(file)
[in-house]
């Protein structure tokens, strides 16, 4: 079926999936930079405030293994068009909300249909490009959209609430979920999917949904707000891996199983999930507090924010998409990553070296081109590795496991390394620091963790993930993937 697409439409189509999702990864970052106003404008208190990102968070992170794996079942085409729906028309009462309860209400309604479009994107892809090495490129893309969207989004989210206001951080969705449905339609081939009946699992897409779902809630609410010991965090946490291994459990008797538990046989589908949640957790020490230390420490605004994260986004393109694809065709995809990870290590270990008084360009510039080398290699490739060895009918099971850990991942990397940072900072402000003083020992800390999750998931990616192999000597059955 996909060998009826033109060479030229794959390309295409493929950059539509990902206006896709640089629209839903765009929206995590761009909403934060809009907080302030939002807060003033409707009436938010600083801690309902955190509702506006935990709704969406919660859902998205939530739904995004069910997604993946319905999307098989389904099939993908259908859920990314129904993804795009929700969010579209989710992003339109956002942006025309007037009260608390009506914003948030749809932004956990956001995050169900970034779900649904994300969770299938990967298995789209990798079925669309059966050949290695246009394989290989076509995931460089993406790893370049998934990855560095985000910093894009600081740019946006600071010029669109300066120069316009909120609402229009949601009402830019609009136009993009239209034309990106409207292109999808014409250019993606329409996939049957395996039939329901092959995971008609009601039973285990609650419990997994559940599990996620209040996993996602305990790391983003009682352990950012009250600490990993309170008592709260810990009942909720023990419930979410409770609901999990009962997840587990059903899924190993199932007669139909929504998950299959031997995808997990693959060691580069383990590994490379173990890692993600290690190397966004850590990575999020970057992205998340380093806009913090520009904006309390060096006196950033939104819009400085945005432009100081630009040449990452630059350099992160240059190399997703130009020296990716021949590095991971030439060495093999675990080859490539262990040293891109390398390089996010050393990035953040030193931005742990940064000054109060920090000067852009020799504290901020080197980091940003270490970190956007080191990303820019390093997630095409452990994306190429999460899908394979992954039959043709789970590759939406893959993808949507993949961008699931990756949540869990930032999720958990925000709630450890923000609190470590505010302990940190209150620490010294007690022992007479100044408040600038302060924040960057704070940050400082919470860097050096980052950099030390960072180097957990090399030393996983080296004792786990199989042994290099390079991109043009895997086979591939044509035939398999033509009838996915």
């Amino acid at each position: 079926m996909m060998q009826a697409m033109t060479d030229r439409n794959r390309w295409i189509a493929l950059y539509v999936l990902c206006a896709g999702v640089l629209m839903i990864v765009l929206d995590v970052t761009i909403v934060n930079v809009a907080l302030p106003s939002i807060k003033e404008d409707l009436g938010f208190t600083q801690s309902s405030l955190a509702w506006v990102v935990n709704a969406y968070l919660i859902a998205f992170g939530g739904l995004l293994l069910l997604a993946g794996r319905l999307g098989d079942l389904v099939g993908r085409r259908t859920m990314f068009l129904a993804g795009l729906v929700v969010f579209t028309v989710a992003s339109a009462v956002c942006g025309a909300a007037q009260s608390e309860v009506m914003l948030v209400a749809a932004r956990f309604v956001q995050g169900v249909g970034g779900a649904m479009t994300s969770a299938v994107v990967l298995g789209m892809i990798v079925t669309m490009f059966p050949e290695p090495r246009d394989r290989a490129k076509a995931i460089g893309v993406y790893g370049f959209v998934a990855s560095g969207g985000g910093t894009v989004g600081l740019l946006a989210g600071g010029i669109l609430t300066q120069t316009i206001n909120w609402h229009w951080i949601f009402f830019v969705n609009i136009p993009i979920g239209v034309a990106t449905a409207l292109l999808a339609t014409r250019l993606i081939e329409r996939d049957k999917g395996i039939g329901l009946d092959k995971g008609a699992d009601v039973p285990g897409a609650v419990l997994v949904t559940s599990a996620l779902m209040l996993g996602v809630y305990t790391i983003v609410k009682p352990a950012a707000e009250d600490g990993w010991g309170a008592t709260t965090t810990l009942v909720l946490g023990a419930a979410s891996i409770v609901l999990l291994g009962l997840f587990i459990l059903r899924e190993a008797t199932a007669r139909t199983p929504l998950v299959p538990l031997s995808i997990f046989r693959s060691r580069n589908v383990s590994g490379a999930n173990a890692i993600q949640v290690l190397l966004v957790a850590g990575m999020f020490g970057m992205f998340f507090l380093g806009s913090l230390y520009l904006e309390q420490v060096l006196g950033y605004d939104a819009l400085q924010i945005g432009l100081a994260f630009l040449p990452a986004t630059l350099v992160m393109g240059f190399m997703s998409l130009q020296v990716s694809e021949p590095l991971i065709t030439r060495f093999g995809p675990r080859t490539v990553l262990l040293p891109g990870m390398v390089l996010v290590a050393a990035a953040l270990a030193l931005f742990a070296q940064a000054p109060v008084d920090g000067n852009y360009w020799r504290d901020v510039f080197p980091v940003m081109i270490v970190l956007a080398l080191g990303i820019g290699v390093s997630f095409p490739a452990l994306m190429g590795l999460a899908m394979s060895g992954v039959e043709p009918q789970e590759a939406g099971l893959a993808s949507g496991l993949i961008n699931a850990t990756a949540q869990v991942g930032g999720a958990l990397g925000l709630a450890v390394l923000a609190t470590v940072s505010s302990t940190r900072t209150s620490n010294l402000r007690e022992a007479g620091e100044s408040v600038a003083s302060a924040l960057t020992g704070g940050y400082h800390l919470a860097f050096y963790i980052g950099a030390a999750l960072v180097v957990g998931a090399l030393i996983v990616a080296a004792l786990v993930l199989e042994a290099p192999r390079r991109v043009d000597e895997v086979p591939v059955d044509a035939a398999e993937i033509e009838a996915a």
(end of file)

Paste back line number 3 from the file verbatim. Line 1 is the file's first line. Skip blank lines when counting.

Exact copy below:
């Amino acid at each position: 079926m996909m060998q009826a697409m033109t060479d030229r439409n794959r390309w295409i189509a493929l950059y539509v999936l990902c206006a896709g999702v640089l629209m839903i990864v765009l929206d995590v970052t761009i909403v934060n930079v809009a907080l302030p106003s939002i807060k003033e404008d409707l009436g938010f208190t600083q801690s309902s405030l955190a509702w506006v990102v935990n709704a969406y968070l919660i859902a998205f992170g939530g739904l995004l293994l069910l997604a993946g794996r319905l999307g098989d079942l389904v099939g993908r085409r259908t859920m990314f068009l129904a993804g795009l729906v929700v969010f579209t028309v989710a992003s339109a009462v956002c942006g025309a909300a007037q009260s608390e309860v009506m914003l948030v209400a749809a932004r956990f309604v956001q995050g169900v249909g970034g779900a649904m479009t994300s969770a299938v994107v990967l298995g789209m892809i990798v079925t669309m490009f059966p050949e290695p090495r246009d394989r290989a490129k076509a995931i460089g893309v993406y790893g370049f959209v998934a990855s560095g969207g985000g910093t894009v989004g600081l740019l946006a989210g600071g010029i669109l609430t300066q120069t316009i206001n909120w609402h229009w951080i949601f009402f830019v969705n609009i136009p993009i979920g239209v034309a990106t449905a409207l292109l999808a339609t014409r250019l993606i081939e329409r996939d049957k999917g395996i039939g329901l009946d092959k995971g008609a699992d009601v039973p285990g897409a609650v419990l997994v949904t559940s599990a996620l779902m209040l996993g996602v809630y305990t790391i983003v609410k009682p352990a950012a707000e009250d600490g990993w010991g309170a008592t709260t965090t810990l009942v909720l946490g023990a419930a979410s891996i409770v609901l999990l291994g009962l997840f587990i459990l059903r899924e190993a008797t199932a007669r139909t199983p929504l998950v299959p538990l031997s995808i997990f046989r693959s060691r580069n589908v383990s590994g490379a999930n173990a890692i993600q949640v290690l190397l966004v957790a850590g990575m999020f020490g970057m992205f998340f507090l380093g806009s913090l230390y520009l904006e309390q420490v060096l006196g950033y605004d939104a819009l400085q924010i945005g432009l100081a994260f630009l040449p990452a986004t630059l350099v992160m393109g240059f190399m997703s998409l130009q020296v990716s694809e021949p590095l991971i065709t030439r060495f093999g995809p675990r080859t490539v990553l262990l040293p891109g990870m390398v390089l996010v290590a050393a990035a953040l270990a030193l931005f742990a070296q940064a000054p109060v008084d920090g000067n852009y360009w020799r504290d901020v510039f080197p980091v940003m081109i270490v970190l956007a080398l080191g990303i820019g290699v390093s997630f095409p490739a452990l994306m190429g590795l999460a899908m394979s060895g992954v039959e043709p009918q789970e590759a939406g099971l893959a993808s949507g496991l993949i961008n699931a850990t990756a949540q869990v991942g930032g999720a958990l990397g925000l709630a450890v390394l923000a609190t470590v940072s505010s302990t940190r900072t209150s620490n010294l402000r007690e022992a007479g620091e100044s408040v600038a003083s302060a924040l960057t020992g704070g940050y400082h800390l919470a860097f050096y963790i980052g950099a030390a999750l960072v180097v957990g998931a090399l030393i996983v990616a080296a004792l786990v993930l199989e042994a290099p192999r390079r991109v043009d000597e895997v086979p591939v059955d044509a035939a398999e993937i033509e009838a996915a």